Austrian-born goaltender Bernd Bruckler spent three years experiencing a life unlike he’d ever known in Russia and the KHL. He encountered a gun-toting chauffeur, ran over a pedestrian, had a hair-raising introduction to Russian air travel, witnessed corruption first-hand and was once paid his salary – tens of thousands of dollars – in cash. And he absolutely loved his time there.
Bernd Bruckler’s first plane ride in the Kontinental League would be enough to make most Westerners call their agents and request a one-way ticket home. In spy-film fashion, he was quietly ushered into an aircraft, through the back door, along with his teammates. When he saw the inside, he was astonished. It was little more than a cargo-like shell. “This plane had been completely gutted,” he says, “and they had just put rows of seats in there. No carpet. No insulation. You’d knock on the wall and could tell there was literally one sheet of aluminum separating you from the outside. It was so loud. There were six huge oxygen tanks in the first row instead of seats. It was a shocking experience.” Fortunately for Bruckler, it was a one-off. Future road trips with Nizhny Novgorod and later Novosibirsk Sibir were flown on more standard, comfortable vessels. But it reinforced a mindset he’d had going into Russia: expect the unexpected.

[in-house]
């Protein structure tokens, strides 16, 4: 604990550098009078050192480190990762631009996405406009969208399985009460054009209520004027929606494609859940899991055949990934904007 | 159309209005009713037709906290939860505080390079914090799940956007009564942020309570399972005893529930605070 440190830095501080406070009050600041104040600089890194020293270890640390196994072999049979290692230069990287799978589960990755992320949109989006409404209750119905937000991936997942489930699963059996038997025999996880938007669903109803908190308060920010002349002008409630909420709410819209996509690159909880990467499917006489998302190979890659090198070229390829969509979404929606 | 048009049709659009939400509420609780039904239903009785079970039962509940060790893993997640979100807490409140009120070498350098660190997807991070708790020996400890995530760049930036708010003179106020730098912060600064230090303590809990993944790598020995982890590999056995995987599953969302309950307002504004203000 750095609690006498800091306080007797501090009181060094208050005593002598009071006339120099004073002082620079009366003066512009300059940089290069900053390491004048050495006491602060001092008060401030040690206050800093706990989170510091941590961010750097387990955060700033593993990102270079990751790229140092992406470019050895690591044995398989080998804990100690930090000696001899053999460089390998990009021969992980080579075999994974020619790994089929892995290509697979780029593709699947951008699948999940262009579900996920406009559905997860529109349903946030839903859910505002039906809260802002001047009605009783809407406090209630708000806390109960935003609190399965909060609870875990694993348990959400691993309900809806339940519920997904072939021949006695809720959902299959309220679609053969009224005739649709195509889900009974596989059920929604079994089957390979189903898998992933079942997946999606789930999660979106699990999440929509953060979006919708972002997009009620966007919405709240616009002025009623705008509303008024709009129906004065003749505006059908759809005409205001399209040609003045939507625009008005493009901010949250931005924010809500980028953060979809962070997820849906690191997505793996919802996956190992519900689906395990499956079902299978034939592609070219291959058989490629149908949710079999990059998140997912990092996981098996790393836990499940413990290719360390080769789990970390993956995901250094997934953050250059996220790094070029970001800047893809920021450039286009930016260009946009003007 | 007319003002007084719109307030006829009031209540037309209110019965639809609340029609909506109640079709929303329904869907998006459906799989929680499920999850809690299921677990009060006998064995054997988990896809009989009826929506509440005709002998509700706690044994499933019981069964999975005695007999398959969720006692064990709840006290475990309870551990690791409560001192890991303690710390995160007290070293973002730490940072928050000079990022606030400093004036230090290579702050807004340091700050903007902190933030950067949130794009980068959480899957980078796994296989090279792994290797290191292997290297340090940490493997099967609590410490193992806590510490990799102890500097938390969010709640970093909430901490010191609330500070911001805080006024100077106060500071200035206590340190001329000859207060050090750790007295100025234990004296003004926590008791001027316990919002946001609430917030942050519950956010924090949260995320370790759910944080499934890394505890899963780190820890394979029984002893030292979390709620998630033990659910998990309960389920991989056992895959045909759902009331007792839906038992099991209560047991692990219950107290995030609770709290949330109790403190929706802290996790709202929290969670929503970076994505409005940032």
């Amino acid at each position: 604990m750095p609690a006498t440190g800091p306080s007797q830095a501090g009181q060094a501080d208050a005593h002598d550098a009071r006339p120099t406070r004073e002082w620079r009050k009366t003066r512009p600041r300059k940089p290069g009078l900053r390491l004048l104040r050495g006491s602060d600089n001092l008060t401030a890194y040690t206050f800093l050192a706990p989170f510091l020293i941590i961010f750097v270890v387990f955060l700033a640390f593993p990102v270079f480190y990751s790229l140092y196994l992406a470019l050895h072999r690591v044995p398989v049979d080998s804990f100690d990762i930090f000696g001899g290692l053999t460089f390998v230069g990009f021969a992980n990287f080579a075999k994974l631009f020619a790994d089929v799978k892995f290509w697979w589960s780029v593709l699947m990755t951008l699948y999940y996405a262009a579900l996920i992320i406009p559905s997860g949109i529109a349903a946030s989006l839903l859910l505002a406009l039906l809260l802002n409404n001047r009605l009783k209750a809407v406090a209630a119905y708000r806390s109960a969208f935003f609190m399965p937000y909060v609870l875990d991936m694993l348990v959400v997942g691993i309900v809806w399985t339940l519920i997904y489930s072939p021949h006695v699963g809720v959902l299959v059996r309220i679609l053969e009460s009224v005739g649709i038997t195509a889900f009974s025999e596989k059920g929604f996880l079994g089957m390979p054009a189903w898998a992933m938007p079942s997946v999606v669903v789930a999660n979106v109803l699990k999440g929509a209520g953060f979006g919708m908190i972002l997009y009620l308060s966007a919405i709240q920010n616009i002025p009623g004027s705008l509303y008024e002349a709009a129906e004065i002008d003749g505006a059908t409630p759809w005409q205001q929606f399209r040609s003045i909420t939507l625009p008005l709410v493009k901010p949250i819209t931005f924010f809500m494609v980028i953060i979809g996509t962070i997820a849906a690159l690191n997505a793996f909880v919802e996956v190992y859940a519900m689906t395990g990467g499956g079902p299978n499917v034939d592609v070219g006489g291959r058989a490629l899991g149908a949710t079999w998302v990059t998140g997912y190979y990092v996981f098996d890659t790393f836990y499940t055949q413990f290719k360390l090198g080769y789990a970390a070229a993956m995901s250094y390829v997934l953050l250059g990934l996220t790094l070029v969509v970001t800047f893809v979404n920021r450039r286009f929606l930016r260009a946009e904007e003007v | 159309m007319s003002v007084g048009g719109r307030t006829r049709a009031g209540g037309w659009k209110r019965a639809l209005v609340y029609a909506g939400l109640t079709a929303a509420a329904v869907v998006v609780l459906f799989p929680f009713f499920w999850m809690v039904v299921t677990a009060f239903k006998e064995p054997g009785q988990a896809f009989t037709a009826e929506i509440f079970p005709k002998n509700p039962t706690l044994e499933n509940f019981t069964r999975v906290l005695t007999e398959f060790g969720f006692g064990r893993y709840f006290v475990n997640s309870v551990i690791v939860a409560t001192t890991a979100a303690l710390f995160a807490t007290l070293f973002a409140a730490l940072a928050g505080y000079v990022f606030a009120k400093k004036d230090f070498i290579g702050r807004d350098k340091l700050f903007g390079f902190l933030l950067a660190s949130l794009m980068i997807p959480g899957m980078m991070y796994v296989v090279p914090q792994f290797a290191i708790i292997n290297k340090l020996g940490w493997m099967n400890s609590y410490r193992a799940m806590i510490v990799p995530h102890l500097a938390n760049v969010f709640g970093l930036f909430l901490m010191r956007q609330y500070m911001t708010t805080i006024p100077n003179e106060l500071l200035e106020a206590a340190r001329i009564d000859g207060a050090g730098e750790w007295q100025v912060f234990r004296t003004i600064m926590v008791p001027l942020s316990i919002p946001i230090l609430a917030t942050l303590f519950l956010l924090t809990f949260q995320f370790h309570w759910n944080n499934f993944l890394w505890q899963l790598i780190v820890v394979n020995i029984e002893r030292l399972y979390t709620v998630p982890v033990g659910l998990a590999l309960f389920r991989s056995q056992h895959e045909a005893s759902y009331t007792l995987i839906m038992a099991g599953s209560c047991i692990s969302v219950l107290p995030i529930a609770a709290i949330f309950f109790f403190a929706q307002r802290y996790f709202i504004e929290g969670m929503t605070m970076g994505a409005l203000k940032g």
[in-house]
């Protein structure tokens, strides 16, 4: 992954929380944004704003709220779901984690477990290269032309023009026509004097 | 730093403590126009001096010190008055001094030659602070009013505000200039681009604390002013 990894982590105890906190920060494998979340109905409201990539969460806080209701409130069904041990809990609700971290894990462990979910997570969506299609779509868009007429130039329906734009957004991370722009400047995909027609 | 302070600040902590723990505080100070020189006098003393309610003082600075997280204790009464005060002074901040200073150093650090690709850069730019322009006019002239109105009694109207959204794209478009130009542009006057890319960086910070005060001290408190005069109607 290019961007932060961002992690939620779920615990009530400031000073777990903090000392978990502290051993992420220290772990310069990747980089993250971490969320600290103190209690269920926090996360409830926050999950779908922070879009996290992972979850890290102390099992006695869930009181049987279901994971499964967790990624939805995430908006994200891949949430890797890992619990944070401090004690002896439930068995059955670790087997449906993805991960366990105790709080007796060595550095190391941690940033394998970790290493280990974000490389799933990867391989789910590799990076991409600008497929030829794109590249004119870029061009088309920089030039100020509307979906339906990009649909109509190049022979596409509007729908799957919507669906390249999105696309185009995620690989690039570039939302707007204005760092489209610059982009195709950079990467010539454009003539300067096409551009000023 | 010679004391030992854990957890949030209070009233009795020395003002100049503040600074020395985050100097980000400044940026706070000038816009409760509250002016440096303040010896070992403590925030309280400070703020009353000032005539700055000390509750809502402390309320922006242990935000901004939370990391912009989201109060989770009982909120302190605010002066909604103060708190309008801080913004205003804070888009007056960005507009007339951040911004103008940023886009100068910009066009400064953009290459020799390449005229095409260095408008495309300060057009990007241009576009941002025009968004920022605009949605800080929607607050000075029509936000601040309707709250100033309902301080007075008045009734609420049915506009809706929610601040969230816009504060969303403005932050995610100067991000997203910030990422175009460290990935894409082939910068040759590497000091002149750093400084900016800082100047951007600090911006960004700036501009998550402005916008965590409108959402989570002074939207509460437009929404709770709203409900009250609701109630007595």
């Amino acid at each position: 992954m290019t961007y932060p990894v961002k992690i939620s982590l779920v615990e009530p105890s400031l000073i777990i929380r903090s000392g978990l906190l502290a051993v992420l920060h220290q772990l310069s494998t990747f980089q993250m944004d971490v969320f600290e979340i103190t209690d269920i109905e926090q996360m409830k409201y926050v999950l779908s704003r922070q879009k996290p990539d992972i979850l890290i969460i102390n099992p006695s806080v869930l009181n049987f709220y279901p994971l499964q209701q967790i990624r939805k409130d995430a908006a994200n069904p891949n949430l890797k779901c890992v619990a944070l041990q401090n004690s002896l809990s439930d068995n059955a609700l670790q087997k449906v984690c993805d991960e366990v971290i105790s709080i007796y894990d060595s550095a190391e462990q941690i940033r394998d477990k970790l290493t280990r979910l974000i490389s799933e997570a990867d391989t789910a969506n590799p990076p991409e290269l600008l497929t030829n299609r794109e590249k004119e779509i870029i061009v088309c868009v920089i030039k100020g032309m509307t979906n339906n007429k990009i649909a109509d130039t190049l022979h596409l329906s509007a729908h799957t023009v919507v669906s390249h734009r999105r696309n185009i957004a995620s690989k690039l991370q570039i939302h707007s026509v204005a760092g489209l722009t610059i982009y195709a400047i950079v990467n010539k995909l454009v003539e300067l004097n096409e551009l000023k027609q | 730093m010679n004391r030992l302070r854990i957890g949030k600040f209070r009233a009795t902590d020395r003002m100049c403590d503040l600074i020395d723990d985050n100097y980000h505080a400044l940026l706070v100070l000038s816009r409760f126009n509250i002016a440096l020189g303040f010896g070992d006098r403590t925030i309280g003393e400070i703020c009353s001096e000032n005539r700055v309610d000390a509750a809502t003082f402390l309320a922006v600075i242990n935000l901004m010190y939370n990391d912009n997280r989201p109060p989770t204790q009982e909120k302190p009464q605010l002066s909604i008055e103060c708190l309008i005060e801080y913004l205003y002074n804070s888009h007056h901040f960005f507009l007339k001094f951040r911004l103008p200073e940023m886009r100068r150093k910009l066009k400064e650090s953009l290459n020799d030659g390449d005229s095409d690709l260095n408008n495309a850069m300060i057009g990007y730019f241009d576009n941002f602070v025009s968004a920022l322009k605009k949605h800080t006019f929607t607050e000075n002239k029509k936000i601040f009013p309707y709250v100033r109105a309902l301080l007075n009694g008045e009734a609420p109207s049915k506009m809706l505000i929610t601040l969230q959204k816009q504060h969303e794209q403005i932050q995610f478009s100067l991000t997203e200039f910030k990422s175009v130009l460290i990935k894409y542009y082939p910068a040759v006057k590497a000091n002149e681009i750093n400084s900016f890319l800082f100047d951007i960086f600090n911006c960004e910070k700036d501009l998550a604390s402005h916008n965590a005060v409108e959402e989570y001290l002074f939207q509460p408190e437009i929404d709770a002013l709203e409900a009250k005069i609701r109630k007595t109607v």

The 32-year-old Austrian born goaltender, who flew the sometimes friendly KHL skies from 2009 to 2012, says that approach of open-mindedness helped him and his then girlfriend (now wife, Veera) not only get through three years of life as a stranger in a strange land, but to fully embrace and relish it. This despite nearly killing a pedestrian, dealing with a gun-toting chauffeur, sleeping occasionally in unheated dorms, witnessing eye-opening corruption and enduring insane traffic. Oh, and there was that nasty bout of, umm, Stalin’s Revenge when he arrived. “Most of us who come from the West, for the first week, we have straight diarrhea,” he recalls. “It’s part of the adaptation.” A Philadelphia Flyers fifth-round draft pick in 2001 who played his college hockey at Wisconsin, Bruckler had a few cups of coffee in the American League and ECHL before opting to start more frequently in Finland. He jumped at the chance to join Nizhny Novgorod, the former Soviet city of Gorky, in 2009; he knew he was going to the second-best league in the world and the money was good. Very good. But he was also aware life wasn’t going to be like it was on campus at Madison, or in Salzburg or Helsinki. This was Russia. He had to train his brain to accept that what lay ahead would be an adventure. It was his saving grace.